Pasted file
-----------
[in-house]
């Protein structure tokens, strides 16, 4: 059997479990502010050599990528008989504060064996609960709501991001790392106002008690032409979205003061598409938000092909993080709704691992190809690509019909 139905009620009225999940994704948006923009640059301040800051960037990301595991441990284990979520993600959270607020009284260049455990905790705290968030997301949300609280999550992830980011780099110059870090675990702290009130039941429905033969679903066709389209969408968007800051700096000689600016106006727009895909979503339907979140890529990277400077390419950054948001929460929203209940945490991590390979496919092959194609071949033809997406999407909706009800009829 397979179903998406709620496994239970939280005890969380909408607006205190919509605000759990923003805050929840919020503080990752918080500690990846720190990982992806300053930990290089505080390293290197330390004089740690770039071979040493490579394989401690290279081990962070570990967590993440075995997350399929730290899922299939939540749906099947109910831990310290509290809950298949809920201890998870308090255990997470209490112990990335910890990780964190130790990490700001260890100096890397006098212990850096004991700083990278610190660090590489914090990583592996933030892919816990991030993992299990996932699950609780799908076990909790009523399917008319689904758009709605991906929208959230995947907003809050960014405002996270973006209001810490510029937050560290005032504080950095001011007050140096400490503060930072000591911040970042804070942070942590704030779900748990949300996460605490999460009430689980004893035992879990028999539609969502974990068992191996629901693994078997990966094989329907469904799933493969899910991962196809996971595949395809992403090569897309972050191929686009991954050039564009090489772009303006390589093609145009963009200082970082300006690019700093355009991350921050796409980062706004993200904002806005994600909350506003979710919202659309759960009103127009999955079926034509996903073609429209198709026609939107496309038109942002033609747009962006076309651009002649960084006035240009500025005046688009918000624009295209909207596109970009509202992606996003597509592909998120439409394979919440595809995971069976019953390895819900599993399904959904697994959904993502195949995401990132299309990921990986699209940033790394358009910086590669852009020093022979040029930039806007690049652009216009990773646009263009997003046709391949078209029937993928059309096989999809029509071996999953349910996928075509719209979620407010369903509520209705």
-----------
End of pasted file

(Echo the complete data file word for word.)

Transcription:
[in-house]
């Protein structure tokens, strides 16, 4: 059997479990502010050599990528008989504060064996609960709501991001790392106002008690032409979205003061598409938000092909993080709704691992190809690509019909 139905009620009225999940994704948006923009640059301040800051960037990301595991441990284990979520993600959270607020009284260049455990905790705290968030997301949300609280999550992830980011780099110059870090675990702290009130039941429905033969679903066709389209969408968007800051700096000689600016106006727009895909979503339907979140890529990277400077390419950054948001929460929203209940945490991590390979496919092959194609071949033809997406999407909706009800009829 397979179903998406709620496994239970939280005890969380909408607006205190919509605000759990923003805050929840919020503080990752918080500690990846720190990982992806300053930990290089505080390293290197330390004089740690770039071979040493490579394989401690290279081990962070570990967590993440075995997350399929730290899922299939939540749906099947109910831990310290509290809950298949809920201890998870308090255990997470209490112990990335910890990780964190130790990490700001260890100096890397006098212990850096004991700083990278610190660090590489914090990583592996933030892919816990991030993992299990996932699950609780799908076990909790009523399917008319689904758009709605991906929208959230995947907003809050960014405002996270973006209001810490510029937050560290005032504080950095001011007050140096400490503060930072000591911040970042804070942070942590704030779900748990949300996460605490999460009430689980004893035992879990028999539609969502974990068992191996629901693994078997990966094989329907469904799933493969899910991962196809996971595949395809992403090569897309972050191929686009991954050039564009090489772009303006390589093609145009963009200082970082300006690019700093355009991350921050796409980062706004993200904002806005994600909350506003979710919202659309759960009103127009999955079926034509996903073609429209198709026609939107496309038109942002033609747009962006076309651009002649960084006035240009500025005046688009918000624009295209909207596109970009509202992606996003597509592909998120439409394979919440595809995971069976019953390895819900599993399904959904697994959904993502195949995401990132299309990921990986699209940033790394358009910086590669852009020093022979040029930039806007690049652009216009990773646009263009997003046709391949078209029937993928059309096989999809029509071996999953349910996928075509719209979620407010369903509520209705």